Prominent pundits distort the arguments of anti-prohibitionist reformers, as Michael Gerson did to Ron Paul this week
It's no wonder that reforming our drug laws is so daunting a task. Just look at the shabby treatment critics of current policy get in the opinion pages of The Washington Post. Columnist Michael Gerson argues that Ron Paul's support for ending the War on Drugs should consign him to "marginal status" in the 2012 GOP primary. Gerson is hardly alone in thinking so, but his column is worth noting insofar as it reflects the weakness of the arguments against decriminalization, and the outright misrepresentations drug warriors are permitted when making them.
The most egregious passage in his piece:
The de facto decriminalization of drugs in some neighborhoods -- say, in Washington, D.C. -- has encouraged widespread addiction. Children, freed from the care of their addicted parents, have the liberty to play in parks decorated by used needles. Addicts are liberated into lives of prostitution and homelessness. Welcome to Paulsville, where people are free to take soul-destroying substances and debase their bodies to support their 'personal habits.'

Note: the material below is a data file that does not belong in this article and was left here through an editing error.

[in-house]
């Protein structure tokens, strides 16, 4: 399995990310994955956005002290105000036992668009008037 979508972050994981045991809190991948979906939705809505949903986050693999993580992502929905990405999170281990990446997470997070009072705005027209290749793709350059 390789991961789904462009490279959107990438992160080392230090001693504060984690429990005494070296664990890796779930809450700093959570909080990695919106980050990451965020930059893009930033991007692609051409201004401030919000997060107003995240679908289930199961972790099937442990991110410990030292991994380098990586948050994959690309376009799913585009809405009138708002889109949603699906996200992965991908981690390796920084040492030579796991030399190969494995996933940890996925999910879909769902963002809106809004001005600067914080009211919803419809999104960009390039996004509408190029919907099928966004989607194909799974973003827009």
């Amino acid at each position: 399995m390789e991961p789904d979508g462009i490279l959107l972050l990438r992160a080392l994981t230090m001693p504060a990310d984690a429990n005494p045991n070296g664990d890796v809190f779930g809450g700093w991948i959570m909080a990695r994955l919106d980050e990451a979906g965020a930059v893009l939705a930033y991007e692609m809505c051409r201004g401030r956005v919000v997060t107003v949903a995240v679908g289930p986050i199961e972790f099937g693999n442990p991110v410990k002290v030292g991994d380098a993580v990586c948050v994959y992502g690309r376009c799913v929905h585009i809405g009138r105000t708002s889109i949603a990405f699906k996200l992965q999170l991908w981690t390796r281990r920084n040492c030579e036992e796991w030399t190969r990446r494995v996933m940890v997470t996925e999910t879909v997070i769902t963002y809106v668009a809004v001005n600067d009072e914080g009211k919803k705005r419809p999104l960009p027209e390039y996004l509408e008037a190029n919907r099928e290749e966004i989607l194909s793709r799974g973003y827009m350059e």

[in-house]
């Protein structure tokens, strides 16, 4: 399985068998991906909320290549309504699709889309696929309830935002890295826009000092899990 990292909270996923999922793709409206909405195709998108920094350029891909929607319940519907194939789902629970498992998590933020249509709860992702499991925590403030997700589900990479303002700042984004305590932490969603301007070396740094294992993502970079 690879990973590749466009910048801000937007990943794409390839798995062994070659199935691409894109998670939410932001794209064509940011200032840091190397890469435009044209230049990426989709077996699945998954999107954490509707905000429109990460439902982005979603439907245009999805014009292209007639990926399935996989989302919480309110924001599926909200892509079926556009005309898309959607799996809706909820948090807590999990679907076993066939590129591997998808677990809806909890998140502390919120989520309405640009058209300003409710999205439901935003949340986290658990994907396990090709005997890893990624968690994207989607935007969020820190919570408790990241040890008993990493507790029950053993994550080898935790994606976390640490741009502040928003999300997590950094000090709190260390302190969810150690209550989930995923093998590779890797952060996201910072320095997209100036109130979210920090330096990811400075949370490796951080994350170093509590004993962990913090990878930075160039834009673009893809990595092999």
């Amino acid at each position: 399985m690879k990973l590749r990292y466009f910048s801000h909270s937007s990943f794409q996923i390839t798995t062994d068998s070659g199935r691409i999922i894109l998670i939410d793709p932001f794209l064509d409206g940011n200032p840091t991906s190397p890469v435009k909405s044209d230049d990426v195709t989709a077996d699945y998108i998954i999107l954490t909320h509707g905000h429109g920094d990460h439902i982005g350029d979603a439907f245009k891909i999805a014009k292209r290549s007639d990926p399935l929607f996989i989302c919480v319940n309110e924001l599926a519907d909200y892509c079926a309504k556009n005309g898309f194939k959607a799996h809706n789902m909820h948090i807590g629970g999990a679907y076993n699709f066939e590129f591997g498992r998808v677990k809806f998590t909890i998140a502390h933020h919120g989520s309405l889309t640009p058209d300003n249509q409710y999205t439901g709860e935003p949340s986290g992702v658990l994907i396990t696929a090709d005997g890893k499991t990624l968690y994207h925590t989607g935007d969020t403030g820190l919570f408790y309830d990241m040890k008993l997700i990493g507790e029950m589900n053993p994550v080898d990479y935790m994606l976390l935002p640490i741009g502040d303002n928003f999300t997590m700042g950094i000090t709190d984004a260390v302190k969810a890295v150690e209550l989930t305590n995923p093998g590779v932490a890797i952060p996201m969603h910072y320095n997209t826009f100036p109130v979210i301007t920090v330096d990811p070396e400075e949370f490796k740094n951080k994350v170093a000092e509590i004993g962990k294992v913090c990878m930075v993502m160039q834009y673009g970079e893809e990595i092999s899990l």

De facto decriminalization in Washington, D.C.? Let's peruse the Metropolitan Police Department's arrest report data -- the most recent week available on the website covers April 3 to April 9 of this year. In that seven day period, 196 people were arrested on narcotics charges. So far in 2011, folks arrested for breaking drug laws number 2,874. On Wednesday, police netted their largest drug seizure in more than a decade. A fifth of current D.C. jail inmates are incarcerated on drug charges.